It’s often believed that creators need a massive following to make good money from brand partnerships. However, a new report published by Hashtag Pay Me — a business that offers a rate calculator for sponsored posts — suggests that smaller influencers can still have a great return on investment working with brands.
The report covers how creators of different follower sizes got paid for brand deals between 2021 and 2022. It surveyed over 400 U.S.-based TikTok and Instagram creators. For research purposes, Hashtag Pay Me also collected and reviewed brand partnership contracts from some of the participants.
Read on for three key takeaways from the report. For more on influencer marketing, industry experts shared their predictions for 2023.
Despite having fewer followers, small influencers can get decent return from brand deals.
According to the report, creators don’t need millions of followers to make an income from sponsored content. While it confirms that the more followers a creator has, the more earnings they can get per post, there’s an interesting finding: Small influencers still make a good return on investment when considering the time spent building their audience and how much they are compensated.
On average, mega- and macro-influencers (those with over a million and 500k-1m followers respectively) can charge higher rates than smaller creators. For instance, a mega-influencer can make approximately $15,000 per sponsored post on Instagram. On the other end of the spectrum, mid-tier (200-500k followers) and smaller influencers make about $5,000 or less per post.
However, in a graph that compares percentages of creators’ pay to their followers, it’s revealed that smaller influencers can actually make a decent return from brand deals. Nano-influencers (2-10k followers) and micro-influencers (10-50k followers) sit at approximately 7.5% and 3-5% respectively. Meanwhile, mid-tier, macro, and mega-influencers are found under 2.5%. Based on these numbers, Hashtag Pay Me concludes that creators “don’t have to invest significant time building a large audience to make good money from sponsored posts.”
On average, Instagram creators earn more from sponsored content than TikTok creators.
With over 1 billion monthly active users, TikTok is arguably one of the hottest platforms for brands to advertise. That said, it appears that Instagram is still the preferred channel for influencer campaigns.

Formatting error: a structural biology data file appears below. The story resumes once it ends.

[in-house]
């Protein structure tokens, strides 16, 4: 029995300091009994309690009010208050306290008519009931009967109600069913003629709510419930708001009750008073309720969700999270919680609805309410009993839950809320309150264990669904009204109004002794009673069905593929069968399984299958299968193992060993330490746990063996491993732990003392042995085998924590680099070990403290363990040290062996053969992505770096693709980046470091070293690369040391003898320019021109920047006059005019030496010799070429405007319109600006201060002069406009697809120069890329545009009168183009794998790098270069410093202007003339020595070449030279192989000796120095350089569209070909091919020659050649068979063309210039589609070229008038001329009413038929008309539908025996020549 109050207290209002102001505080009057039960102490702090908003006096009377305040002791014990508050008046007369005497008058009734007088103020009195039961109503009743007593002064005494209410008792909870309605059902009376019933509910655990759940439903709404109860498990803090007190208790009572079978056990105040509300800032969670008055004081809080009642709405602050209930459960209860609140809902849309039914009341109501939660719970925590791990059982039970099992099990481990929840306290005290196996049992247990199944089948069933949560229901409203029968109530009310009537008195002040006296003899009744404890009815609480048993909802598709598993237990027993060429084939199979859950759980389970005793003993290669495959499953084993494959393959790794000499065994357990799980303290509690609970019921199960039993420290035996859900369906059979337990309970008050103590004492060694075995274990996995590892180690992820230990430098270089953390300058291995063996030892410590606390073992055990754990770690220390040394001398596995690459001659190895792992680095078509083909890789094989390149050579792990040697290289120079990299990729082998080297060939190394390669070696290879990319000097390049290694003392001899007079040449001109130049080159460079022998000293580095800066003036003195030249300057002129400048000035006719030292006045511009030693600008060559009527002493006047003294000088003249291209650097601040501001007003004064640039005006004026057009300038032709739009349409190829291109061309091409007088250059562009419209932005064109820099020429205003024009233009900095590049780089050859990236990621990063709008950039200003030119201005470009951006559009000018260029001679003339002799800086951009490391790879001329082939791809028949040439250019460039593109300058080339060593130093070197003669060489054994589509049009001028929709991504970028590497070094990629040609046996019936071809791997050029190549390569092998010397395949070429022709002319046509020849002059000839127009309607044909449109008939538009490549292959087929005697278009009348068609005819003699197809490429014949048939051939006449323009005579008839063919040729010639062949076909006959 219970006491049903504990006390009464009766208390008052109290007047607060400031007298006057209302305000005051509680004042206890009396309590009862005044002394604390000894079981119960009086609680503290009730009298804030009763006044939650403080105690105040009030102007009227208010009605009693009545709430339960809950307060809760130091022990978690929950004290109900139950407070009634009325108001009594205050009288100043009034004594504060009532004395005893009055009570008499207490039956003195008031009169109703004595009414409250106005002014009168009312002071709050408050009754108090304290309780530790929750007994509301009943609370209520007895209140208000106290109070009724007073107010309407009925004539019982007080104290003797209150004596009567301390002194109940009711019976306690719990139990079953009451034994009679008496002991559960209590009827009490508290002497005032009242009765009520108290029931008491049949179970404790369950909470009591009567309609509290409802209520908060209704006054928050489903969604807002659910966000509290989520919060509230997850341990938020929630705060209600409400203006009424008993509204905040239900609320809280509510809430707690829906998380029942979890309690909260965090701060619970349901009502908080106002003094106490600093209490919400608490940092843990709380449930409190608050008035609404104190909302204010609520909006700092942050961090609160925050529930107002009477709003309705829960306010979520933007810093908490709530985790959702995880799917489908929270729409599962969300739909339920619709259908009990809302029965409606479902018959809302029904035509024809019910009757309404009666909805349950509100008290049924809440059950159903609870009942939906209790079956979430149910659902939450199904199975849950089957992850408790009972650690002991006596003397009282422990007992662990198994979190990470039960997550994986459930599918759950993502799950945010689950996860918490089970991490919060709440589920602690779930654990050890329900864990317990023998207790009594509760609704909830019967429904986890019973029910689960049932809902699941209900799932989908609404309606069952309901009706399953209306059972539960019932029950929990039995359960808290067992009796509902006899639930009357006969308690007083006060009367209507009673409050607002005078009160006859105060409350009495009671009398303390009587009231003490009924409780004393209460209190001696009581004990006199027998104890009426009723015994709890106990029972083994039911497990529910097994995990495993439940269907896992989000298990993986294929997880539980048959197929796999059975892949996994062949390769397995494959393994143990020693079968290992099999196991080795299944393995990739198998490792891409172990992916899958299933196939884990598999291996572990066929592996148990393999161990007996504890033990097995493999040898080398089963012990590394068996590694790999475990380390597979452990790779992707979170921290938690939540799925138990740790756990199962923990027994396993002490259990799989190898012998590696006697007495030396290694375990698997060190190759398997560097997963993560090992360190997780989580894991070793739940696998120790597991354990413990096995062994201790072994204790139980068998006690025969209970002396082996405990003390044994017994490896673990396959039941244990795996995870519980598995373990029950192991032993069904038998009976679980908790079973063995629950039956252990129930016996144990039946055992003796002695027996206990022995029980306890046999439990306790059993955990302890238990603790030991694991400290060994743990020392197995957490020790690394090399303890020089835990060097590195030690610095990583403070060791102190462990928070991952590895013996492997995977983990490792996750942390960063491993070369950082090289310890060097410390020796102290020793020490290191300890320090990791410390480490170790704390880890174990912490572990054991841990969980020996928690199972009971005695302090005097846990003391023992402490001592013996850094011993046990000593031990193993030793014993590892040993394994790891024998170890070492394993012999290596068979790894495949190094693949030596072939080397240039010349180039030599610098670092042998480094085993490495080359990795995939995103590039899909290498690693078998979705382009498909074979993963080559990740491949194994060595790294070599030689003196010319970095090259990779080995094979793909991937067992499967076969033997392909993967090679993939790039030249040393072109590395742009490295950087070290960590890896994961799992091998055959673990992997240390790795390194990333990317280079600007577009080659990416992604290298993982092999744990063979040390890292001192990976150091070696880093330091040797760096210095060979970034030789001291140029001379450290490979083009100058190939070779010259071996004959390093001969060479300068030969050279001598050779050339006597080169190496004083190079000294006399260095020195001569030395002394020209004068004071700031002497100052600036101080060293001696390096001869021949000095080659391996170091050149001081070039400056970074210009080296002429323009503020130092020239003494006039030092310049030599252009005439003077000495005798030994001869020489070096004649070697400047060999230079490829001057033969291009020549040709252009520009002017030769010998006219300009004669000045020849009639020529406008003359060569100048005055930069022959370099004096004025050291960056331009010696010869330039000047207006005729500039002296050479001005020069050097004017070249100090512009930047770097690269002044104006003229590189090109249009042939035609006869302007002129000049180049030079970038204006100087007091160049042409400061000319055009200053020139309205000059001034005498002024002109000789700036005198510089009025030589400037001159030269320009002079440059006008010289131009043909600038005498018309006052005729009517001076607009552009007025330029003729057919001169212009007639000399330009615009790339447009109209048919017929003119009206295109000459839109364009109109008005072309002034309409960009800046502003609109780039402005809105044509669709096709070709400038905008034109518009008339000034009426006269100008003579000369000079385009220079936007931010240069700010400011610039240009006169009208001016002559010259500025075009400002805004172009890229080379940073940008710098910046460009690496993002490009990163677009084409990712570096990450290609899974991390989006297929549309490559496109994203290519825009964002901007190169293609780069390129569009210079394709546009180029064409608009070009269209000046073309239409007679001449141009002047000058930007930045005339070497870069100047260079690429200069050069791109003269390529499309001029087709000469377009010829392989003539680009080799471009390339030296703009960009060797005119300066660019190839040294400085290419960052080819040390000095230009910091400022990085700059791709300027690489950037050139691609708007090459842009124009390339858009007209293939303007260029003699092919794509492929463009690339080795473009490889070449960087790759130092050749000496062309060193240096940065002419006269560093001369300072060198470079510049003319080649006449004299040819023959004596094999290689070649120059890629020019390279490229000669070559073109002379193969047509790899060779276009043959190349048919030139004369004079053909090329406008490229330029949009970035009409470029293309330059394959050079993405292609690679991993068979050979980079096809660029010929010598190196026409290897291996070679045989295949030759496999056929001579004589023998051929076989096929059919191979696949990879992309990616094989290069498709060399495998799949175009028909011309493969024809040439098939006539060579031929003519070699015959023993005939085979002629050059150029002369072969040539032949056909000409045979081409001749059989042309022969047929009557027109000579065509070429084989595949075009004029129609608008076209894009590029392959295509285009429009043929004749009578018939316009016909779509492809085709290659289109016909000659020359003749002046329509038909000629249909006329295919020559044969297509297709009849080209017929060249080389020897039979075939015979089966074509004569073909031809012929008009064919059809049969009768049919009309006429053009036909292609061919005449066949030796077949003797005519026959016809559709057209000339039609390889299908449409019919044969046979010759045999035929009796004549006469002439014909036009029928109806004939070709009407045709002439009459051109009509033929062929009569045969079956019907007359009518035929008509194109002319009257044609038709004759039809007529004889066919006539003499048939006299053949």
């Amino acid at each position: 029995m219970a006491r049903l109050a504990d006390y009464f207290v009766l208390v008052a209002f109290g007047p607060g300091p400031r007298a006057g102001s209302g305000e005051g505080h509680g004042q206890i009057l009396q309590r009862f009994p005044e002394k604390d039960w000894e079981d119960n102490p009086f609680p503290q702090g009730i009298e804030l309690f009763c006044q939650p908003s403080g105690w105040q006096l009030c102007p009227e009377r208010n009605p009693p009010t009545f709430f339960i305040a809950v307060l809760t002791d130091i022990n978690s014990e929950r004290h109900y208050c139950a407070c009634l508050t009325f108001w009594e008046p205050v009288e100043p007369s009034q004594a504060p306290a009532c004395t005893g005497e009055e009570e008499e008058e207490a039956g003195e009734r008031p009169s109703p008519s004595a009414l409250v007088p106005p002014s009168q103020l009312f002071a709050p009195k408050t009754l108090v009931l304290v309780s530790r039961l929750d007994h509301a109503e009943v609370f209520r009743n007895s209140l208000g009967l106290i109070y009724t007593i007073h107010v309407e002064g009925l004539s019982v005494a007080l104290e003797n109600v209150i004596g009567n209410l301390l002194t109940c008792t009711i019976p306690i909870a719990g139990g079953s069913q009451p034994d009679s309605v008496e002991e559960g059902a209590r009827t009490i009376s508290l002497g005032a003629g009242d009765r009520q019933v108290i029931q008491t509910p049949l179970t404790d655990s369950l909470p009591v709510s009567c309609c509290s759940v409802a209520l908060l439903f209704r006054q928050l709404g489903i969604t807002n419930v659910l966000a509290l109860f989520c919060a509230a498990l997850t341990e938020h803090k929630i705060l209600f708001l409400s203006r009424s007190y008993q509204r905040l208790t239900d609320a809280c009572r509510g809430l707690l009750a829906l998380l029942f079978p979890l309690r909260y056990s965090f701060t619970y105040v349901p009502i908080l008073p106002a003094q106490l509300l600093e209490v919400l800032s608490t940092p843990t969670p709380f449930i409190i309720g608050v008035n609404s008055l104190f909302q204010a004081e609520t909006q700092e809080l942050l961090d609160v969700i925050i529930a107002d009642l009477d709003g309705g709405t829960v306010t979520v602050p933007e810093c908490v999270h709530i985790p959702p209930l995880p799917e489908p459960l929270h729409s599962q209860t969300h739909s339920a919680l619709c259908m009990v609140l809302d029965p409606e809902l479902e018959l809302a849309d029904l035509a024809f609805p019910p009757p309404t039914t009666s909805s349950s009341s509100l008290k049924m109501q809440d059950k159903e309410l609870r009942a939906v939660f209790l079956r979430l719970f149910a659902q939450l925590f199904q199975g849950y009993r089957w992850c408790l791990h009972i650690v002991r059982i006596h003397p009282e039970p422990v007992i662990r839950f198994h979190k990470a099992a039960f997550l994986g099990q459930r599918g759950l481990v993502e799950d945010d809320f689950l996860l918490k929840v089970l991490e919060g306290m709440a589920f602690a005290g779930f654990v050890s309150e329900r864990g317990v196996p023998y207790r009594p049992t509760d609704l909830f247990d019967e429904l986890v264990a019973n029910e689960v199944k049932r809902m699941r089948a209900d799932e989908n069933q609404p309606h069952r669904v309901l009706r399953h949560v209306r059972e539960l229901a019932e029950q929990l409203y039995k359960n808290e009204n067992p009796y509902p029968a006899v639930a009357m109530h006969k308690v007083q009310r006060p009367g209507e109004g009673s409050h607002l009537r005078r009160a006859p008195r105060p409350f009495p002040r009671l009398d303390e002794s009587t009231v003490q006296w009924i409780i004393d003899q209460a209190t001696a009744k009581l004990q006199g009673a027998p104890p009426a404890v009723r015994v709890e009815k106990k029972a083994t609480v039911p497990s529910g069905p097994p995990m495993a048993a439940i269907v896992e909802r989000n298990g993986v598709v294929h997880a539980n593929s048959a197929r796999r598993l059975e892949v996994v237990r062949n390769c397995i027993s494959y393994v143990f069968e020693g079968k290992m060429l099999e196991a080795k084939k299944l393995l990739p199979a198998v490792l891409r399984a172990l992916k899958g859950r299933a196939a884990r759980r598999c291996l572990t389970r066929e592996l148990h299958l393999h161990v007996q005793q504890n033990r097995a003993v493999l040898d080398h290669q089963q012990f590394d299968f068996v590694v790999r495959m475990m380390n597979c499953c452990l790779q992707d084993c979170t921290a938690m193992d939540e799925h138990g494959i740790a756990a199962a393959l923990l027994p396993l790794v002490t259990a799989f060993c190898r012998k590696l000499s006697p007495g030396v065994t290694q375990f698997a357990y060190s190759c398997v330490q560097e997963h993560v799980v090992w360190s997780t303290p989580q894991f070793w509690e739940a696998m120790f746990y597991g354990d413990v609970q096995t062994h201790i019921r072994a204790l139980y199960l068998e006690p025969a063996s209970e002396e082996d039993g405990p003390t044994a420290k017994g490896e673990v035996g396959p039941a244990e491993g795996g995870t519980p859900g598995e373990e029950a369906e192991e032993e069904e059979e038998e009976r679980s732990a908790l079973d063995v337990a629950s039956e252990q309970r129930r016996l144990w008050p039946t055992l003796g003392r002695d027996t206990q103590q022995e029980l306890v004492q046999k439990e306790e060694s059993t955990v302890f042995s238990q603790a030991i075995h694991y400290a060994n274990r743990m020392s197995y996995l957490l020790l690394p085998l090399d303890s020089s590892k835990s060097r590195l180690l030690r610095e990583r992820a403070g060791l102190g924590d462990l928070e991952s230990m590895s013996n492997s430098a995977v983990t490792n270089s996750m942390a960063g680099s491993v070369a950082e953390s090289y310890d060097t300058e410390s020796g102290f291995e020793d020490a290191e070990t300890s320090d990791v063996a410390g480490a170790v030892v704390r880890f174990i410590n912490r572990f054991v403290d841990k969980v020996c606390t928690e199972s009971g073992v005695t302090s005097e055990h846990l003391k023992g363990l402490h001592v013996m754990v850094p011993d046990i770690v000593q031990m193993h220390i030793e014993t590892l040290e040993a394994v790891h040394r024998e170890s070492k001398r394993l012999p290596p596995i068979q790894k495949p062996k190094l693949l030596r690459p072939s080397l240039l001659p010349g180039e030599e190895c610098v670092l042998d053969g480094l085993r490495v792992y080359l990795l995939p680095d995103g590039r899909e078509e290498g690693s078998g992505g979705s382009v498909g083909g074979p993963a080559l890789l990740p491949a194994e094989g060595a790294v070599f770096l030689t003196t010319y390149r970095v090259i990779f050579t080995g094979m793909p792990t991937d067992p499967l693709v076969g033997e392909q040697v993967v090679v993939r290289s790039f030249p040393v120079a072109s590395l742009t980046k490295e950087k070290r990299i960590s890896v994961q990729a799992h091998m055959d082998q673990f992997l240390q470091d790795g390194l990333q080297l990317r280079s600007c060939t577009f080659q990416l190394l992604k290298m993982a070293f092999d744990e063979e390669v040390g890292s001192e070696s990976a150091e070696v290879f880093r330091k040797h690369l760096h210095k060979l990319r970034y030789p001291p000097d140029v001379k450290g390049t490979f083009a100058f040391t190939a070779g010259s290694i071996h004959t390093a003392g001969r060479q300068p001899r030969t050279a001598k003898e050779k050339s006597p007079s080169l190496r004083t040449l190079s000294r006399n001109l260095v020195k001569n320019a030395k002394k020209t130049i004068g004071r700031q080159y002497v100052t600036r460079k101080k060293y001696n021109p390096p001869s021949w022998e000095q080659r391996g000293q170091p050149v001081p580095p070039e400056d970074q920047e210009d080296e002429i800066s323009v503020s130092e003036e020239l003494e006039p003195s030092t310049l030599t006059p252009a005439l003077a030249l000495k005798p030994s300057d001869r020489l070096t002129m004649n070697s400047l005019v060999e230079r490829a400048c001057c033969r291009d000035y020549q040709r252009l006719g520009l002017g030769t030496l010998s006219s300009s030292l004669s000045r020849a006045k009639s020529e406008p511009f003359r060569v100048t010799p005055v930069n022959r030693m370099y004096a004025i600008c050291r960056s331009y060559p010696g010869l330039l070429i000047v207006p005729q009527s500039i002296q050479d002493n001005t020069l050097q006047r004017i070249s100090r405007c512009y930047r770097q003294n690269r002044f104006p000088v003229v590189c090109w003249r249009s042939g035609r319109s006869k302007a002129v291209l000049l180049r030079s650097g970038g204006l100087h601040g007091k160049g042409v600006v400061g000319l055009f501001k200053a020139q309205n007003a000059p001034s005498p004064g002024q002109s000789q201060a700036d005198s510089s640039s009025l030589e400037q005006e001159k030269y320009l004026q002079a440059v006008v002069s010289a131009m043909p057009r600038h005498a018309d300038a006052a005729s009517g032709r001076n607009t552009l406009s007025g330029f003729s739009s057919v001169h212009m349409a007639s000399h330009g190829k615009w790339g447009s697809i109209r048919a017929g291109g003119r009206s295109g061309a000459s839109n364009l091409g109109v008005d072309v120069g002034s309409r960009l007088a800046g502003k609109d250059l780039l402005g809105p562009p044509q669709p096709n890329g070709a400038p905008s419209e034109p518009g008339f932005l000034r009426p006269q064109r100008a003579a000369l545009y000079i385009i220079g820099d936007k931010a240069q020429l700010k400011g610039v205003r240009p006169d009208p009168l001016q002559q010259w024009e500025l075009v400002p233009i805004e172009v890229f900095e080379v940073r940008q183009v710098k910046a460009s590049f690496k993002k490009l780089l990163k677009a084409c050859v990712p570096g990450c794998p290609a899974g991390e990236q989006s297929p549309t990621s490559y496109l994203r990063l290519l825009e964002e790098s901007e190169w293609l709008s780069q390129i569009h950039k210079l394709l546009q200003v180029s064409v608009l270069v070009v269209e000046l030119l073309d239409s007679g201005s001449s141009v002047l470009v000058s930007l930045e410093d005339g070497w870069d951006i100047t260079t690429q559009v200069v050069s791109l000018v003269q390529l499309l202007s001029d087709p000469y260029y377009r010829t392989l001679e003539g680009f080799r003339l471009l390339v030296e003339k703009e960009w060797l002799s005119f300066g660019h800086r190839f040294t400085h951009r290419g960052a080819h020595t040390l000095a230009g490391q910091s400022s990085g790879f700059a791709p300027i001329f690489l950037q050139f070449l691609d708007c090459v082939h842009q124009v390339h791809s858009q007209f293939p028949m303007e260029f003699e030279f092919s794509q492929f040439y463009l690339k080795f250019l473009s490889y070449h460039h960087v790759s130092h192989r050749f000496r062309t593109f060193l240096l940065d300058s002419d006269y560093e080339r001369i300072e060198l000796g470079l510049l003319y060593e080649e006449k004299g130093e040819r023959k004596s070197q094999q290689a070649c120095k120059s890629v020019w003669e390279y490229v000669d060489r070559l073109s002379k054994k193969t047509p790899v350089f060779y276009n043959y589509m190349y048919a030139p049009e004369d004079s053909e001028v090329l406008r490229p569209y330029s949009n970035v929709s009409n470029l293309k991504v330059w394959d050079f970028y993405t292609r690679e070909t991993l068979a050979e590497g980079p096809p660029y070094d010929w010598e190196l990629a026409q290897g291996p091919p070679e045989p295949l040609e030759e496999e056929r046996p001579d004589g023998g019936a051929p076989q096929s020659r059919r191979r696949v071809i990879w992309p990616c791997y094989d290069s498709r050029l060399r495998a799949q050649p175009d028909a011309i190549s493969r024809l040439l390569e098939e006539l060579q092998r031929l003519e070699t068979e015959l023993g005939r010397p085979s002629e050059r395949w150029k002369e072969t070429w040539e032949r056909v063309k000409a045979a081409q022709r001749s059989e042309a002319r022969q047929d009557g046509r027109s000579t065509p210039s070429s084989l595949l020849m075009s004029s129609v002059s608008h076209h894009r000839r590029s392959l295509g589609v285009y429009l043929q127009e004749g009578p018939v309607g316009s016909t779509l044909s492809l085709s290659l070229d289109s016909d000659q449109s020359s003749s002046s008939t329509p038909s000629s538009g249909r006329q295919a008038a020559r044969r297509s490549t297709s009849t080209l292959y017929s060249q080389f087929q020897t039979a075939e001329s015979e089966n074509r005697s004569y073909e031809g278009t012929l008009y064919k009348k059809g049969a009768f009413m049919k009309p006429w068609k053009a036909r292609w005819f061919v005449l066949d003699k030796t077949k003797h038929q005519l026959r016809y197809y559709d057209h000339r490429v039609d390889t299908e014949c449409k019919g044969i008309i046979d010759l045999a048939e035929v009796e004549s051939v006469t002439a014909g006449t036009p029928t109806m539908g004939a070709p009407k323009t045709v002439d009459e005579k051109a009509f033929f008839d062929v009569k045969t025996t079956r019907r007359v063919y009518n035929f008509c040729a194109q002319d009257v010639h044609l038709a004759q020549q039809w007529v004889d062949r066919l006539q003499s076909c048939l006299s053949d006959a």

The report states that creators can typically charge 200% more for sponsored content on Instagram than on TikTok. Hashtag Pay Me explains that Instagram’s predictability — versus TikTok’s seemingly random algorithm — is probably why advertisers favor the platform. According to data from the report, marketers have reduced the average amount they spend on TikTok over the last two years, while increasing spend on Instagram.
In terms of specific influencer tiers, the report shares that micro- and mid-tier creators on both Instagram and TikTok saw major growth in 2022. Rates for these two groups of creators have increased by 27% and up to 80% year-on-year respectively.
High-converting creators are in demand in 2023.
Hashtag Pay Me predicts that high-converting creators will see advertiser preference in 2023. In particular, “smaller, more skilled creators” are sought after by brands now more than ever.
“Being able to provide exceptional content at a lower reach will still wow advertisers,” the report reads. “And advertisers are willing to pay more for these types of creators.” Even with a smaller audience, creators with excellent editing skills and the ability to create content with professional equipment have a competitive edge against their higher reach, lower skilled peers.
While the volume of influencer deals may decrease as businesses tighten advertising budgets, the report suggests that small creators still have the potential to earn money from sponsored content. According to data collected by Hashtag Pay Me, the average pay for smaller influencers has remained relatively consistent year-on-year. Moreover, marketers have increased spend with nano-, micro-, and mid-tier creators over the last two years.
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